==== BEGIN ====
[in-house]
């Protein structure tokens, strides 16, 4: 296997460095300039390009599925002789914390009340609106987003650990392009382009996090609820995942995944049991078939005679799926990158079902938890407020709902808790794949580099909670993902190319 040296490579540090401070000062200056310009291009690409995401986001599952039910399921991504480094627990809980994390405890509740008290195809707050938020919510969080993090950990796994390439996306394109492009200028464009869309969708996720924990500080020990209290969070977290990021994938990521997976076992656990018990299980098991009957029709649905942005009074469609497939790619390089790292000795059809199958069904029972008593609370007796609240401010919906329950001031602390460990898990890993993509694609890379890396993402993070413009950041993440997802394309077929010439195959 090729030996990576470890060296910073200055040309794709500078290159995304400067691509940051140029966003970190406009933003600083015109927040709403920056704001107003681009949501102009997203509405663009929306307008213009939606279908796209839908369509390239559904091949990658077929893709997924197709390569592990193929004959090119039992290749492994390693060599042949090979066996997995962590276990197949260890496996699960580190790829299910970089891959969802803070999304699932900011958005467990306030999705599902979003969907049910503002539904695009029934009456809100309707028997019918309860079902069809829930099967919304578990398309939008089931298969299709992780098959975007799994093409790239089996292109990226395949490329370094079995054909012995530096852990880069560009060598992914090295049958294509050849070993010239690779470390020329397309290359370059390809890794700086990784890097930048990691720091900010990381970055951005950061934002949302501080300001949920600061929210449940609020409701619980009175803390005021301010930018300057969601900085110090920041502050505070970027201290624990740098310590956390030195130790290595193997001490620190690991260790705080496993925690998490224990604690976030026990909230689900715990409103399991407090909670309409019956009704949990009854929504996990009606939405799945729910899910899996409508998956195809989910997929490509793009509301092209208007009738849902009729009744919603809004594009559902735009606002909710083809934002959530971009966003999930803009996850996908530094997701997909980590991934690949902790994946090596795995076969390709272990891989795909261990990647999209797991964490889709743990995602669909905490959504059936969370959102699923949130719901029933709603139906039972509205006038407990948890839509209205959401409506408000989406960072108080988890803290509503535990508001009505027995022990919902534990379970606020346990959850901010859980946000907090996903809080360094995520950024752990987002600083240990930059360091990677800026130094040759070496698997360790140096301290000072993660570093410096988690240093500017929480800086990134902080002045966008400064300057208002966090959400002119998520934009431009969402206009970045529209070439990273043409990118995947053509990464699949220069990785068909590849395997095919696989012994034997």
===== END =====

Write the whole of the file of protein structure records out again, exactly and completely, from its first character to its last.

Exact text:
[in-house]
């Protein structure tokens, strides 16, 4: 296997460095300039390009599925002789914390009340609106987003650990392009382009996090609820995942995944049991078939005679799926990158079902938890407020709902808790794949580099909670993902190319 040296490579540090401070000062200056310009291009690409995401986001599952039910399921991504480094627990809980994390405890509740008290195809707050938020919510969080993090950990796994390439996306394109492009200028464009869309969708996720924990500080020990209290969070977290990021994938990521997976076992656990018990299980098991009957029709649905942005009074469609497939790619390089790292000795059809199958069904029972008593609370007796609240401010919906329950001031602390460990898990890993993509694609890379890396993402993070413009950041993440997802394309077929010439195959 090729030996990576470890060296910073200055040309794709500078290159995304400067691509940051140029966003970190406009933003600083015109927040709403920056704001107003681009949501102009997203509405663009929306307008213009939606279908796209839908369509390239559904091949990658077929893709997924197709390569592990193929004959090119039992290749492994390693060599042949090979066996997995962590276990197949260890496996699960580190790829299910970089891959969802803070999304699932900011958005467990306030999705599902979003969907049910503002539904695009029934009456809100309707028997019918309860079902069809829930099967919304578990398309939008089931298969299709992780098959975007799994093409790239089996292109990226395949490329370094079995054909012995530096852990880069560009060598992914090295049958294509050849070993010239690779470390020329397309290359370059390809890794700086990784890097930048990691720091900010990381970055951005950061934002949302501080300001949920600061929210449940609020409701619980009175803390005021301010930018300057969601900085110090920041502050505070970027201290624990740098310590956390030195130790290595193997001490620190690991260790705080496993925690998490224990604690976030026990909230689900715990409103399991407090909670309409019956009704949990009854929504996990009606939405799945729910899910899996409508998956195809989910997929490509793009509301092209208007009738849902009729009744919603809004594009559902735009606002909710083809934002959530971009966003999930803009996850996908530094997701997909980590991934690949902790994946090596795995076969390709272990891989795909261990990647999209797991964490889709743990995602669909905490959504059936969370959102699923949130719901029933709603139906039972509205006038407990948890839509209205959401409506408000989406960072108080988890803290509503535990508001009505027995022990919902534990379970606020346990959850901010859980946000907090996903809080360094995520950024752990987002600083240990930059360091990677800026130094040759070496698997360790140096301290000072993660570093410096988690240093500017929480800086990134902080002045966008400064300057208002966090959400002119998520934009431009969402206009970045529209070439990273043409990118995947053509990464699949220069990785068909590849395997095919696989012994034997």